Words and Rules
The Ingredients of Language (1999)
by Steven Pinker (1954-)
This book is about two fundamental types of mental machinery – perhaps the two fundamental types of mental machinery. Pinker uses the breadth of linguistic study into the irregular forms of nouns and verbs to illustrate the notion that we have two types of memory and associated processing: factual and procedural.
On page 23, he has a diagram like this: <need to find and reproduce diagram>
In constructing utterances from a desire to express a thought, it is necessary to retrieve some words from the lexicon, and apply rules to put them into intelligible order. Pinker spends a great deal of the book elaborating on aspects of this idea, and shows how the patterns of regular words, the less-obvious patterns of irregular words, and the mistakes made by children and others shed light on the ways that this picture must be at least approximately right.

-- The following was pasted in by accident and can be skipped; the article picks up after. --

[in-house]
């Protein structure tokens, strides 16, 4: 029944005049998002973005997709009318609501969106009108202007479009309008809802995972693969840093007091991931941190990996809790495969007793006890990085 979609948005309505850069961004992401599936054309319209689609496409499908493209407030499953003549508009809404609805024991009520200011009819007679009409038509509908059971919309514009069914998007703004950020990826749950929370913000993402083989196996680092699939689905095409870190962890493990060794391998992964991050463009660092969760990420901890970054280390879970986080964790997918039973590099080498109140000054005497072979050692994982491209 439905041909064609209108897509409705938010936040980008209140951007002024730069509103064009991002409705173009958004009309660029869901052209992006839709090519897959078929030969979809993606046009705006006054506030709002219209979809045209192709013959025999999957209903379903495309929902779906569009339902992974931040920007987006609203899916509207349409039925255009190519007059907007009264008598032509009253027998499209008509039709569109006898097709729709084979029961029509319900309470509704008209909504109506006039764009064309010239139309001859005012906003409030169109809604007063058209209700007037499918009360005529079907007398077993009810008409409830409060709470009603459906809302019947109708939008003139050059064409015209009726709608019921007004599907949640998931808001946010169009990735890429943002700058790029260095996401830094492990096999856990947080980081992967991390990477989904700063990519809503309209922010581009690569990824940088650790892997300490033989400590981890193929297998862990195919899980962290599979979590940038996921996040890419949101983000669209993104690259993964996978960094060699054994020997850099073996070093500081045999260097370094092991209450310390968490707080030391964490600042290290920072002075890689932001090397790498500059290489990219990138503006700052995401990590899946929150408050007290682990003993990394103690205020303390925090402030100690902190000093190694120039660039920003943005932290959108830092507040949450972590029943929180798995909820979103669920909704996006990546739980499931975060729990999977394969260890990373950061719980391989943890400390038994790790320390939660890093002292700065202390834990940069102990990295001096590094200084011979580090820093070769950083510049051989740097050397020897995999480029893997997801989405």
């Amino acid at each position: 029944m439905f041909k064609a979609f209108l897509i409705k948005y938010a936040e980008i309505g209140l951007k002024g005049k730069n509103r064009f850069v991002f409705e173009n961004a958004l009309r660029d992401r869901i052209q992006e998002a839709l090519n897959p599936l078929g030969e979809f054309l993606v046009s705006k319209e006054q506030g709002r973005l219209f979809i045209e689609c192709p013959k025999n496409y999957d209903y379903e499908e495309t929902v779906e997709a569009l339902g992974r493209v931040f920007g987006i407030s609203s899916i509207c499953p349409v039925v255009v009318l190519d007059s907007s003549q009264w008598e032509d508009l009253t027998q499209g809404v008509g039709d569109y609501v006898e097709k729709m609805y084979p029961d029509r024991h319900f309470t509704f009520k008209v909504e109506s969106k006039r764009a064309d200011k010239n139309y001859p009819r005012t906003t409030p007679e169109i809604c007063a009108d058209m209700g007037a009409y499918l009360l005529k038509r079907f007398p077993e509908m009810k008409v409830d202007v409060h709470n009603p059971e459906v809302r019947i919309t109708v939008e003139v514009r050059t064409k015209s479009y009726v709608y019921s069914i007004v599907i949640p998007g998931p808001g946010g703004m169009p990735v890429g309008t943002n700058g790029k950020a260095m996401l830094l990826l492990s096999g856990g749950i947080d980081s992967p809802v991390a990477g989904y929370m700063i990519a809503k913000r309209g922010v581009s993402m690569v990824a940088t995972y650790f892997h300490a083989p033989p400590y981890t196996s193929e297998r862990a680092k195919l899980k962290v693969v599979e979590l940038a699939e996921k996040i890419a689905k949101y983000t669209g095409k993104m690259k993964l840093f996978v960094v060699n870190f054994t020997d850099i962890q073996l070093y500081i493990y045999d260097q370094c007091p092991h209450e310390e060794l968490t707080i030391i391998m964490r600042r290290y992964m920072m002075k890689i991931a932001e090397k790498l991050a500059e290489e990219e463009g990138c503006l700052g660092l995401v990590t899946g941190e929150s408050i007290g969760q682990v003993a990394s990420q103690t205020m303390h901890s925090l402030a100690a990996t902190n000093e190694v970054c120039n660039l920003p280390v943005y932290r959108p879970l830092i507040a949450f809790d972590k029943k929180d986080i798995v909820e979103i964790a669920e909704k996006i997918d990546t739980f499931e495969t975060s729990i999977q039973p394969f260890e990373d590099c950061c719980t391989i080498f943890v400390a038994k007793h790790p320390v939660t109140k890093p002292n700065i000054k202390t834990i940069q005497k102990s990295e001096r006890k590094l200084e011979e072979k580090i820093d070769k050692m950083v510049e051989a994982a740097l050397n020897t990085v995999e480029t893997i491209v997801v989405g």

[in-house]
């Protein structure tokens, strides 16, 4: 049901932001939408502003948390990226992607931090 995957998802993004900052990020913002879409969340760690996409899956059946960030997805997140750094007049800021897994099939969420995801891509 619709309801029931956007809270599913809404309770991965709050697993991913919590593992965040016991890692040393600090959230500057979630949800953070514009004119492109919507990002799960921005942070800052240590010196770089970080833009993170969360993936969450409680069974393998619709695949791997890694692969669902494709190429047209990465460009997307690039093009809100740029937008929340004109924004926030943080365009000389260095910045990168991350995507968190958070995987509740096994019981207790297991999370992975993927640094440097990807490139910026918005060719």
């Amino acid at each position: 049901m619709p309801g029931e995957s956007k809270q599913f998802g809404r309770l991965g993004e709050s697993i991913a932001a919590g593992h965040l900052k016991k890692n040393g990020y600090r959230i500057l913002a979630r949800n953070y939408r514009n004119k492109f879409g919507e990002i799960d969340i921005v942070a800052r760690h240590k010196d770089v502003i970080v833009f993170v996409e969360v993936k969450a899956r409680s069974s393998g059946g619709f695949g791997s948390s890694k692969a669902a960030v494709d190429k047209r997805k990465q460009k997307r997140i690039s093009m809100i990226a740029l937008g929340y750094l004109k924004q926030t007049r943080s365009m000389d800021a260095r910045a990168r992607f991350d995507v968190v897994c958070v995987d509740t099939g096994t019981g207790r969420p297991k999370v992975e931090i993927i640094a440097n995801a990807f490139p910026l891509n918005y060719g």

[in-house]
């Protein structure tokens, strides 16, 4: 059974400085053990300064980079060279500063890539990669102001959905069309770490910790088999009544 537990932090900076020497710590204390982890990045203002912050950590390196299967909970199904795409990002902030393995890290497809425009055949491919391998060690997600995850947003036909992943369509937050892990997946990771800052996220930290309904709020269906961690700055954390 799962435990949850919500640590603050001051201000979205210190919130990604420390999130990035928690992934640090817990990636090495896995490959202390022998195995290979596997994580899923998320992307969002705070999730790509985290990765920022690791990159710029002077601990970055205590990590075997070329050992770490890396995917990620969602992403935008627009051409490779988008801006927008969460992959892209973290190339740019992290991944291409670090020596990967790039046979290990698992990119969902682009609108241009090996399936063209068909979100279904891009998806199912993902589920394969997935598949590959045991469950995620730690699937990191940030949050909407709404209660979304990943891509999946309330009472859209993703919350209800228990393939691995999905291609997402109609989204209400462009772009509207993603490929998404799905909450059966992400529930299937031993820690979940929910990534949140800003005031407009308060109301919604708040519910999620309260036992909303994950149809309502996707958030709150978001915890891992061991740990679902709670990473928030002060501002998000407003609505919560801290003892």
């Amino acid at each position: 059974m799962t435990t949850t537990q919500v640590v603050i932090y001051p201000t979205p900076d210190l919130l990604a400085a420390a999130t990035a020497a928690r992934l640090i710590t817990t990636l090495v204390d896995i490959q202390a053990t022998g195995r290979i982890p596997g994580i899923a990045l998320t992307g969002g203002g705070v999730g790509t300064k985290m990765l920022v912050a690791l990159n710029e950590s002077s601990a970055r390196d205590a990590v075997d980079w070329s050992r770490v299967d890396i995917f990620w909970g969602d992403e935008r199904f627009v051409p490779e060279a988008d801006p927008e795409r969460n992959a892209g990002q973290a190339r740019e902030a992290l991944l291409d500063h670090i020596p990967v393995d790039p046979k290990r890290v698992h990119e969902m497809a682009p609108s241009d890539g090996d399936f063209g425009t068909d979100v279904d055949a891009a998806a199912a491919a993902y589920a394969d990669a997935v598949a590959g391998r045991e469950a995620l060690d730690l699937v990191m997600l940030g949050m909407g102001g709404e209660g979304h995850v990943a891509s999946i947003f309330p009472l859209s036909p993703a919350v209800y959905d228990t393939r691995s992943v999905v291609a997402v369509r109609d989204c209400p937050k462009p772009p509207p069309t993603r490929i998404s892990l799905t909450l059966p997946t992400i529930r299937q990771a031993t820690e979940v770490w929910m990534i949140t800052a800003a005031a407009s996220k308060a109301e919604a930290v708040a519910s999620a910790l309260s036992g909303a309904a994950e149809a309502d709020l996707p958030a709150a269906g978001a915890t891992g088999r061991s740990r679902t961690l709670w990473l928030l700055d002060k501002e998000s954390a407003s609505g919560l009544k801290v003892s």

His case is persuasive, and consistent with many other ideas he has presented in his other books on cognitive science. I skipped this book when it first came out, as it seemed too much about linguistic minutiae, and not enough about the workings of the mind. But of course the most distinct aspect of human minds, compared with others, is the capacity for language.
I found parts of the book slow going, particularly when he dwells on the experiments that verify or disprove one or another theory. At this stage, I am ready to accept a lot on faith, when it is consistent with my ideas of how the mind works; and Pinker has contributed significantly to those ideas.
I read the book after finishing The Stuff of Thought, and that might be a good order for an impatient reader.